While I’m generally much more interested in general social change, alongside the potential for technology to transform lives, I’ve also recently been getting more and more interested in the nitty-gritty of various parts of the legislation around particular benefits.
Just recently I’ve been looking at the Attendance Allowance, which has both a fairly poor Wikipedia page and a reasonably patronising government page (it’s actually quite reasonable in terms of the ‘what you need to know’ but I’m not sure it needed to be on four very small pages rather than just one reasonable one… )
While I was looking around on this I discovered a handy Freedom of Information request someone had made. To give you the appropriate extract, the request was:
Please provide a copy of the guidance, procedures, assessment criteria and any other working tools which are used by staff to reach an assessment as to eligibility of an applicant for Attendance Allowance.
For the avoidance of doubt this request should be taken to include all of the information used by assessors and their management whether it is kept in written or electronic format, and should show the complete assessment process from receipt of an application for Attendance allowance, through scoring and evaluation, final assessment and determination
All our guidance is electronic and I have provided the links below. There is no
scoring/evaluation/ final assessment for Attendance Allowance. All decisions are made using
the legislation and guidance which is included in the link.
Two nice things to point out here: firstly, well done to the government for having it all online anyway (even if any links to the documents where glaringly absent from the normal page). Secondly well done to the person making the request for confirming officially that there were no special documents left behind.
So let’s look at these official documents. As you would expect they are much more substantial than the tiny bits of information on the official site – the medical conditions list alone is over 700 pages.
While we are on the subject of the medical conditions list, I thought I’d share this extract from the ‘Amputation’ section.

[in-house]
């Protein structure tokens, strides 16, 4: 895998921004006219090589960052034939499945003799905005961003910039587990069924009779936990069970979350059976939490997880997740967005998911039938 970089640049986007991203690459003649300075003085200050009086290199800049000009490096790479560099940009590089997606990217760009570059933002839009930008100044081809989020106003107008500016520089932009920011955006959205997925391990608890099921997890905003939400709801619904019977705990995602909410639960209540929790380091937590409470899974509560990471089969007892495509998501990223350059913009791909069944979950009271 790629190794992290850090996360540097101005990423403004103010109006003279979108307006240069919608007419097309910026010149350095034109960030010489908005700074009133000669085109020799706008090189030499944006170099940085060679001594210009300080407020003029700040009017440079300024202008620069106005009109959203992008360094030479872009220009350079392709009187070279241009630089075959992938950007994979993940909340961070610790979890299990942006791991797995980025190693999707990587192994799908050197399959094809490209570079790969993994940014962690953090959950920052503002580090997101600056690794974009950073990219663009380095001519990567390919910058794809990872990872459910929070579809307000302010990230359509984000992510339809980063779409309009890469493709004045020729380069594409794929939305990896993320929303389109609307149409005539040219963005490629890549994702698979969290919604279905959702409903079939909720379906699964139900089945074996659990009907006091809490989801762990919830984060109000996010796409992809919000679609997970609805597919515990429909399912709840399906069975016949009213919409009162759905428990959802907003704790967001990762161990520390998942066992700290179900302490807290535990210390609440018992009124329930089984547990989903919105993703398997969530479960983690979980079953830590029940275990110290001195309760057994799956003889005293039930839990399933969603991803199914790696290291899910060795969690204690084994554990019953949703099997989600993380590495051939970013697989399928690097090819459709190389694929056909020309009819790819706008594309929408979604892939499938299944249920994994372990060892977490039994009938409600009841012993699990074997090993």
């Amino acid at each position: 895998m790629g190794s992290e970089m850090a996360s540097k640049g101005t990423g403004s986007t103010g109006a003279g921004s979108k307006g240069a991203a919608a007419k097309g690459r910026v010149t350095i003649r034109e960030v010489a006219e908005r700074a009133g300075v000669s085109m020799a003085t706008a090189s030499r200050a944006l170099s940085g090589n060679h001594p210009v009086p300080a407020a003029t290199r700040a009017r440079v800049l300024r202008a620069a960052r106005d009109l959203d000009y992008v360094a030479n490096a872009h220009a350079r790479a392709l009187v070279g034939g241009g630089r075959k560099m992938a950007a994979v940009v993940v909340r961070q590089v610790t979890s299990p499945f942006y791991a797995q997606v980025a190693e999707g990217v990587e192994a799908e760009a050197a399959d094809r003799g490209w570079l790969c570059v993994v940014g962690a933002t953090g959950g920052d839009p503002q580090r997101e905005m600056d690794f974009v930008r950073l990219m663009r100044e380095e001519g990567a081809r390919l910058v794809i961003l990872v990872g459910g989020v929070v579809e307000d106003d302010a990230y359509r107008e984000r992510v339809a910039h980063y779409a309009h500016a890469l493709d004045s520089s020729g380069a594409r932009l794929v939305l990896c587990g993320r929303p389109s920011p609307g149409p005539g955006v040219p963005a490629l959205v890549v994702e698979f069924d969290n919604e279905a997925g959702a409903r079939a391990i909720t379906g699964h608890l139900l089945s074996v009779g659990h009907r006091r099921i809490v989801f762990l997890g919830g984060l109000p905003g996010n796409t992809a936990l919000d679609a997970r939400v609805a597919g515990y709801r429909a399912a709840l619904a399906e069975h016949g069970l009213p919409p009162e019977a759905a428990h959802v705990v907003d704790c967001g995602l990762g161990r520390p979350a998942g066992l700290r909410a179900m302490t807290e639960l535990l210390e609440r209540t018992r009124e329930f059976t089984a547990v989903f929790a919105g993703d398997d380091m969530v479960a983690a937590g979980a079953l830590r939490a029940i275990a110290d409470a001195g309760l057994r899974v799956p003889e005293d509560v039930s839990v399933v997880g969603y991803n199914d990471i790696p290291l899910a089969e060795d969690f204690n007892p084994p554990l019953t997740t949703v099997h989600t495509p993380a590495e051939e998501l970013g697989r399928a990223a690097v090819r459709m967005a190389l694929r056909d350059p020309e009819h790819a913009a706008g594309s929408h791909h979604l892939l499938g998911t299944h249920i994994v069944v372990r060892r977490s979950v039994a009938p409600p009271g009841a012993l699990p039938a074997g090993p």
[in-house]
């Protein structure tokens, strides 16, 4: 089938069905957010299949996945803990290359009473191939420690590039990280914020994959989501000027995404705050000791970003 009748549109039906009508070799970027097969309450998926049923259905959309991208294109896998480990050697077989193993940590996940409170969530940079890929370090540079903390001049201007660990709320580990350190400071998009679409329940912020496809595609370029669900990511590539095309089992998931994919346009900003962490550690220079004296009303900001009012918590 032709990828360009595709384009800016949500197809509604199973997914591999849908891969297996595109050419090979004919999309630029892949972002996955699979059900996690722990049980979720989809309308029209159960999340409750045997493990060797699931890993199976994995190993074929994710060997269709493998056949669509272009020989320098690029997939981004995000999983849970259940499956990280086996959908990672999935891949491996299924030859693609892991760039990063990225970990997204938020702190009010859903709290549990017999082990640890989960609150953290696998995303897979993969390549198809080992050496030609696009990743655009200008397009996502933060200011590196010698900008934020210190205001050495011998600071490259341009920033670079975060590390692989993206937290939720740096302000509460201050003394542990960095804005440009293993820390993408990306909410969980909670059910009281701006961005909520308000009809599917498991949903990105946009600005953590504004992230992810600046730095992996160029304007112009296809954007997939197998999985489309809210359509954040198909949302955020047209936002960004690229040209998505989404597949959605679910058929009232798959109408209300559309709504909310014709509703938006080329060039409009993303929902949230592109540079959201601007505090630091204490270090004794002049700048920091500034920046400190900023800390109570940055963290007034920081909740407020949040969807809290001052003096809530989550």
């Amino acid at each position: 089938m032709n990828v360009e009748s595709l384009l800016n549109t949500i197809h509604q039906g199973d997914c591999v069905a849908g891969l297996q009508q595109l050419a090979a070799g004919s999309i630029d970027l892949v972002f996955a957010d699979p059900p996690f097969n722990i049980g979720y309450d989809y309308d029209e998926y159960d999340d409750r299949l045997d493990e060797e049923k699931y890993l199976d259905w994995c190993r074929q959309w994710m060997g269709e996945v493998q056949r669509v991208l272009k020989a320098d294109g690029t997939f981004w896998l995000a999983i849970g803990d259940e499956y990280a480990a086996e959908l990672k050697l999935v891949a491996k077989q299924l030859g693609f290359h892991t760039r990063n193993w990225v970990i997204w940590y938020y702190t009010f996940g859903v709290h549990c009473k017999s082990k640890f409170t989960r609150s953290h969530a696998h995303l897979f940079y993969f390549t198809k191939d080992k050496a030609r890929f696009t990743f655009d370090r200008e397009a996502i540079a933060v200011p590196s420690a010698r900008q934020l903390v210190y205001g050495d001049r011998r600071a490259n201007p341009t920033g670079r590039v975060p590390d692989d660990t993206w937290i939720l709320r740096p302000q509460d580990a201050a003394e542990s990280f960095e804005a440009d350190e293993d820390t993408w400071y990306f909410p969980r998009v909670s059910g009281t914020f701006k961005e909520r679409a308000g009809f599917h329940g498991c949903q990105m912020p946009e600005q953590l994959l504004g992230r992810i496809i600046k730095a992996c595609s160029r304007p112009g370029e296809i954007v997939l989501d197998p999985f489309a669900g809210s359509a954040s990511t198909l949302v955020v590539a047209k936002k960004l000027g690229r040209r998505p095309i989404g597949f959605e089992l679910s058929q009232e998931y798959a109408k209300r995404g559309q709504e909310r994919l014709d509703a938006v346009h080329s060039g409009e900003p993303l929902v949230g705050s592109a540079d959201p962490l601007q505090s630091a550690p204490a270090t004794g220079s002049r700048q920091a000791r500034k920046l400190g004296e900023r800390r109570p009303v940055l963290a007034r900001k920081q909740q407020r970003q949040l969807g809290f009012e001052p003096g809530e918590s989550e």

I like that it recommends three separate places to find evidence of an Amputation… because it’s something that is so easy to fake.
Back to the point, for Attendance Allowance, the chapter we are looking for turns out to be Chapter 61 of this file. I’m going to just look at the introduction for now (I’ve pruned out a lot of the ‘Section 4, subsection 2, paragraph B’ scaffolding….)
AA is a benefit designed to help severely disabled people who need
1. attention from another person or
2. supervision from another person or
3. another person to watch over them.
There is only one AA component made with two rates which are
1. the higher rate and
2. the lower rate.
Severely disabled people may be entitled to either of these rates. The rate depends on the level of attention, supervision or watching over a person needs.
To be entitled to AA a person must be
1. aged 65 or over and
2. not entitled to DLA1.
AA is a weekly benefit payable on Mondays unless
1. it is linked with another benefit and
2. the DM arranges for it to be paid on that benefit’s payday1.
There are also circumstances when AA can be paid daily (see DMG 61881 et seq).
The day condition
The day condition is satisfied if a person is so severely disabled physically or mentally that, they require from another person
1. frequent attention throughout the day in connection with bodily functions1 or
2. continual supervision throughout the day in order to avoid substantial danger
The night condition
The night condition is satisfied if a person is so severely disabled physically or mentally that, at night they require
1. prolonged or repeated attention in connection with bodily functions from another person1 or
2. another person to be awake for a prolonged period or at frequent intervals for the purpose of watching over them in order to avoid substantial danger to themselves or others2.
Rates of AA
AA is payable at the higher rate if a person satisfies both the day condition and the night condition or is terminally ill (see DMG 61491 et seq).
AA is payable at the lower rate if a person satisfies either the day condition or the night condition.
Now go back and compare that sort of clear, unambiguous language, including references and documentation, with the dumbed down version that you get when you google for the information. I highly recommend to people interested in such things that they have a look around the set of documents made public by the DWP, and I recommend to public bodies that when they make something public, they link it to the rest of the content, so that people who might be worried about how things work can get hold of real information, not blandly patronising Microsoft Paper Clip Information (‘Hi, it looks like you are trying to claim a benefit, can I help?’)